19 amazing examples of 3D printing in the medical world

What you're seeing here is a fully personalised heart sensor. A 3D printed sensor that's a perfect fit the for the user, as everyone's organs are different. (image credit: Washington University in St. Louis)
This bio-printing system ensures doctors can create a patient-specific heart valve that's more likely to take and keep the user alive. (image credit: J. Butcher, Cornell University)
3D printing is helping with the development of exoskeletons designed to help disabled people by giving them back the ability to move in ways they couldn't. (image credit: Stratasys)
An 83-year-old woman was faced with issues of a chronic bone infection and doctors turned to 3D printing to print a new jaw. (image credit: Xilloc)
3D printing in calcium phosphate, the main constituent of natural bone, allows bone repair like never before. (image credit: Xilloc)
It's nearly possible to load living cells into a capable machine to 3D print tissues, organs and more. (image credit: Dr Will Shu / Biofabrication)
Medical researchers have successfully designed a printer that's capable of printing kidney cells into a three-dimensional kidney prototype. (image credit: Wake Forest Institute for Regenerative Medicine)
If you're worried about losing teeth, you might not need to worry much longer. Soon dentists might be able to print you a replacement. (image credit: Stratasys)
Biomedical engineers are 3D printing replacement noses to help those in desperate need of reconstructive surgery. (image credit: Mount Sinai)
3D printing isn't limited to new body parts and skin cells, it's also being used in the creation of medication. In this case epilepsy meds. (image credit: Aprecia Pharmaceuticals Company)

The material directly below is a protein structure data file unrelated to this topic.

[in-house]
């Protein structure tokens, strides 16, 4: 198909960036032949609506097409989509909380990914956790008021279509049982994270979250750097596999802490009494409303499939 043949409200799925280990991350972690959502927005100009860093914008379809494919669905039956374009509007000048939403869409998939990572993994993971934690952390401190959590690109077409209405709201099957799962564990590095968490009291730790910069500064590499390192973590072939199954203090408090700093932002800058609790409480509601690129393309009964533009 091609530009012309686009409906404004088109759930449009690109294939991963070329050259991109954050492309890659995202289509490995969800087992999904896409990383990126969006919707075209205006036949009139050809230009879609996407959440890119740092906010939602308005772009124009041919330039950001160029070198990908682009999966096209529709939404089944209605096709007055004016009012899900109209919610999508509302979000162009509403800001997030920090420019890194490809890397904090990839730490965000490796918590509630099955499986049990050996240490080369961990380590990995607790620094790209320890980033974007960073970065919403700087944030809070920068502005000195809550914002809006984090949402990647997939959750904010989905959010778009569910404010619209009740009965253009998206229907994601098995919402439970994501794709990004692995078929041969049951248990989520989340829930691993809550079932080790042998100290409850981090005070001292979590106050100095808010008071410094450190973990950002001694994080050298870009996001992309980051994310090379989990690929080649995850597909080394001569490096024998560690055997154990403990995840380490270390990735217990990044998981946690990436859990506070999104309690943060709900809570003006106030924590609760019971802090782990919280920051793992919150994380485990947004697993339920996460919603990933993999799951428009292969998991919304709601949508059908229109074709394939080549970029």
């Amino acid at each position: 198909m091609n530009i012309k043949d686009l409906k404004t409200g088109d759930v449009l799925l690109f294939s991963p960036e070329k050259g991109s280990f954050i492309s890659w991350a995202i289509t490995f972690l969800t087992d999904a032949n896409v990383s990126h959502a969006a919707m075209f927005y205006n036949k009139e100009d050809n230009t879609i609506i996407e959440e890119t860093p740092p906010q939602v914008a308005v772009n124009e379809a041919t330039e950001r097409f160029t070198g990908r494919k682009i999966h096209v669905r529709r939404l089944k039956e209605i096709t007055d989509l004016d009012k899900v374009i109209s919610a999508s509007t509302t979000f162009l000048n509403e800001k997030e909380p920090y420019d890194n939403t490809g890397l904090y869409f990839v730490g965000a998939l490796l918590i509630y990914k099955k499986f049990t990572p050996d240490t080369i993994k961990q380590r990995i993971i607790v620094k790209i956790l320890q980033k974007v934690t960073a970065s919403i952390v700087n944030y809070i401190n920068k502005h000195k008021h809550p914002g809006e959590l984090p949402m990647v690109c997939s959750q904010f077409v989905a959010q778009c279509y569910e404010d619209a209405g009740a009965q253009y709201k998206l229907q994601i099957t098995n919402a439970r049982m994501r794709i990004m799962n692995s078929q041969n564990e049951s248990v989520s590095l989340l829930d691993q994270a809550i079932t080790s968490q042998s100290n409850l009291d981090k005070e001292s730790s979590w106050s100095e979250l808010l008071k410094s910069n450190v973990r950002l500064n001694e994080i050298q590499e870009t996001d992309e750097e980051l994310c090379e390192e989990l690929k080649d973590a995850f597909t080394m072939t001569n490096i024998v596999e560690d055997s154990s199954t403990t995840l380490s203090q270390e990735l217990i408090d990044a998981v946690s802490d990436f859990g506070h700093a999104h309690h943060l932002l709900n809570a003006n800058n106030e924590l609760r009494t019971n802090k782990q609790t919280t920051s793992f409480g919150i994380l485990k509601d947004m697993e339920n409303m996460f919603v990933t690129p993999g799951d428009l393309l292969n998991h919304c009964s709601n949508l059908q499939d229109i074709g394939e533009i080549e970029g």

3D bioprinting techniques are also applied to the creation of replica body parts that can be used in the training of new surgeons. (image credit: Suhtling Wong-Vienneau/University of Central Florida)
What you're looking at here might be the start of 3D printed prescription lenses, though it's certainly in its early stages. (image credit: Formlabs)
A college student, low on cash but not lacking in ideas used 3D printing technology to create his own orthodontic braces after scanning his teeth, (image credit: Amos Dudley)
Surgeons used 3D printing techniques to create a replacement skull which was successfully implanted in life saving surgery. (image credit: UMC Utrecht)
Scientists successfully created the first functional 3D printed ear that's capable of hearing frequencies beyond that of the average human ear. (image credit: FRANK WOJCIECHOWSKI/PRINCETON UNIVERSITY)
Researchers at Leiden University in the Netherlands have 3D printed microscopic objects designed to mimic and allow the study of microswimmers.  (image credit: Leiden University)
This is a project aimed at creating covers for leg prosthesis to add a bit of style and flair to an otherwise uninspiring but necessary medical appendage. (image credit: Tomas Vacek/art4leg)
A medical research team in Finland have used nano-structure cellulose to make 3D printed smart dressings that not only heal but also monitor skin wounds. (image credit: VTT Technical Research Centre of Finland Ltd)
Another superb use of 3D printing in the medical space is the printing of parts that can be used to repair damaged skulls.  (image credit: 3D Medical)

Read a more in-depth version of this article